The resolutions were sent to the Indian National Congress and the Mohammedans’ Association on 21st December 1891. In 1896, Reverend John Ratnam and Iyothee Thass jointly started a journal called Dravida Pandian. Another interesting piece of information is that, in 1882, Reverend John Ratnam and Iyothee Thass established a movement under the name of Dravida Kazhagam, (G. Aloysius, Nationalism without a Nation in India, Oxford, 2000); but this fact has been concealed so that no one now remembers Iyothee Thass as the pioneer of the Dravidian movement or anti-Brahmin movement.
Returning to Buddhism
Pandit Iyothee Thass
Pandit Iyothee Thass exhorted Dalits to embrace Buddhism for annihilating the system of caste. With this objective he constructed an alternative history with the help of Tamil literature and folk traditions of Tamil. He demonstrated that the untouchables were the native Buddhists and untouchability was imposed upon them because they opposed the orthodox practices exemplified by the Hindu Brahmins. He asserted that Buddhism was the first anti-Brahmin movement in Indian history. So he called on the Dalits to return to their original religion, Buddhism.
Dalit History today is honored to write a post on our dear Babasaheb on this special day. While to the most of the world, Dr. B. R Ambedkar is known as the architect of the Indian constitution, a social reformer, and an eminent jurist; his contribution as an economist, as an advocate of women’s rights; as a writer, an educationist, and a philosopher is also equally important. In this capacity he is not only a Dalit icon but a true revolutionary and is recognized as a founding father of independent India.
Dr. Bhimrao Ramji Ambedkar was born the 14th child on April 14th, 1891 into Mahar family. Discovered by a Maharaja Sayaji Rao he received a full scholarship and went on to study at the Elphinstone College, Mumbai in 1908. From there he was one of the first Indian to study abroad and he went to pursue economics at the Columbia University. Later, he became a professor of political economy at the Sydenham College of Commerce and Economics. In 1920, he went to London to get his Bar-at-Law at Gray’s Inn for Law. On 8 June, 1927, he was awarded a Doctorate by the University of Columbia. From 1920 to 1930, he also published a series of newspapers namely Mook Nayak (The Silent Hero), Bahishkrit Bharat (Exiled India), Samata (equality), and Janata (People)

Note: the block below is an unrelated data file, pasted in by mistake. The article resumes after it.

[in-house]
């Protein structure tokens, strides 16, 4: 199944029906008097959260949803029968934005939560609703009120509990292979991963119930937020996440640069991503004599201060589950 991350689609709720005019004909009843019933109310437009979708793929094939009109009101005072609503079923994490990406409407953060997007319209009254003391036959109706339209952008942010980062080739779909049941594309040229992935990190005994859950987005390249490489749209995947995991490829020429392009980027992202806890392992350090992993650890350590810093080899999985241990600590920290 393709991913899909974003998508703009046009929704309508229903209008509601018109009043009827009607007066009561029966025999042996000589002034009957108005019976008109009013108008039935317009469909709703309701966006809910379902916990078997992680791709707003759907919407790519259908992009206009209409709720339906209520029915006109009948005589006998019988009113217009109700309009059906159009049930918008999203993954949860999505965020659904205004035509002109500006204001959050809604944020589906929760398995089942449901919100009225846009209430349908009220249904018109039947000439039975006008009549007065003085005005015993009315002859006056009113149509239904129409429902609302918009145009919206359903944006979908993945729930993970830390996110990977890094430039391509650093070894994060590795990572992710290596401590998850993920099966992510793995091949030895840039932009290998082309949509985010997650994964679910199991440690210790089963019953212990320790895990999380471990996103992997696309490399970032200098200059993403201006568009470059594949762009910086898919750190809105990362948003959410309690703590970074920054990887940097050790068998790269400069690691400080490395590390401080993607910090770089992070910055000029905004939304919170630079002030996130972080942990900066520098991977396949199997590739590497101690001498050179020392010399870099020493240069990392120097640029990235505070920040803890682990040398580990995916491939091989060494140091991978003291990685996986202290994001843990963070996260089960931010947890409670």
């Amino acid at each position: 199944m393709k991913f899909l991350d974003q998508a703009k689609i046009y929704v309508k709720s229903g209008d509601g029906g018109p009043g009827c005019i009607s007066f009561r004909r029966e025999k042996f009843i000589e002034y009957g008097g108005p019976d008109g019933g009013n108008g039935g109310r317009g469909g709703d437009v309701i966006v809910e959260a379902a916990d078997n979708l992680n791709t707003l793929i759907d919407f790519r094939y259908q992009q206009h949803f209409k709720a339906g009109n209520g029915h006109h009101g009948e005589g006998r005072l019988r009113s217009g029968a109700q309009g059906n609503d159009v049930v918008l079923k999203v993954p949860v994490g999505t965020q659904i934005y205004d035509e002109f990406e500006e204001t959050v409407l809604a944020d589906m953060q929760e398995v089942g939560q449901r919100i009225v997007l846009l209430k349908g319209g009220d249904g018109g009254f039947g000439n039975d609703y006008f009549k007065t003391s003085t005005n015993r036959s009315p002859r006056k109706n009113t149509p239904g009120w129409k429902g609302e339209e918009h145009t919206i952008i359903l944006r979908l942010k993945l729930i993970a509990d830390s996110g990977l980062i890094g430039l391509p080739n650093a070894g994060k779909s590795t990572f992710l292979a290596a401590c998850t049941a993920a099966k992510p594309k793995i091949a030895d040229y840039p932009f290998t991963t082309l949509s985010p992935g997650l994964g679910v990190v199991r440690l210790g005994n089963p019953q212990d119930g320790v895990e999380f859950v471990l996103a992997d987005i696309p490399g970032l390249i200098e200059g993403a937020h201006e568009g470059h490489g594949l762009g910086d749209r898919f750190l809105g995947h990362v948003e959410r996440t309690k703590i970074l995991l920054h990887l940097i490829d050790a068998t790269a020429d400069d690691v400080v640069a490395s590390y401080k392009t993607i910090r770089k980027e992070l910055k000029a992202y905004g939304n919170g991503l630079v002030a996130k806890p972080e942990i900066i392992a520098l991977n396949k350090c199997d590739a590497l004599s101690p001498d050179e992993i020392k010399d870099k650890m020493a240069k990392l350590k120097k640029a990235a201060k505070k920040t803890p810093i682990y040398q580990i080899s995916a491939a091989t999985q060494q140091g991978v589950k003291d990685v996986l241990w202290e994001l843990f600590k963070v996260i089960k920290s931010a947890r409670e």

Upon his return to India he faced vicious caste discrimination with top employers refusing to hiring him. Thus began Dr. Ambedkar’s relentless struggle for equality for Dalits. He had a multi-pronged strategy: First eradicate illiteracy, then focus on the economic upliftment while also using non-violent struggle against visible symbols of casteism, like denial of entry into temples and drawing water from public wells and tanks. He later added the powerful call for Dalits to leave Hinduism for Buddhism. Leading to one of the largest mass conversion in world in Nagpur where over 600,000 Dalits joined Him in becoming Buddhist.
His focus on Dalit Liberation often put him at odds with Gandhi and it was due to Ambedkar that Gandhi eventually shifted his draconian position on caste. Ambedkar’s leadership in the independence movement ensured Dalits were at the table in the crucial Round Table conferences that led to the formation of the Indian State. While disappointed at the refusal of separate Dalit electorates, it was his advocacy that led to the reservation system that helped provide affirmative action to Dalits and Adivasis in government and public institutions.
In the wake of his legacy this post is a call to read and learn more from this Dalit Giant. He leaves behind a rich treasury of speeches and almost forty books that are still relevant today. In fact his seminal text Annihilation of Caste is available for free everywhere around the world. In his honor we leave you with his exhortation to educate, agitate, and organize. And of course the Dalit salutation which is a honorary reference back to him: Jai Bhim.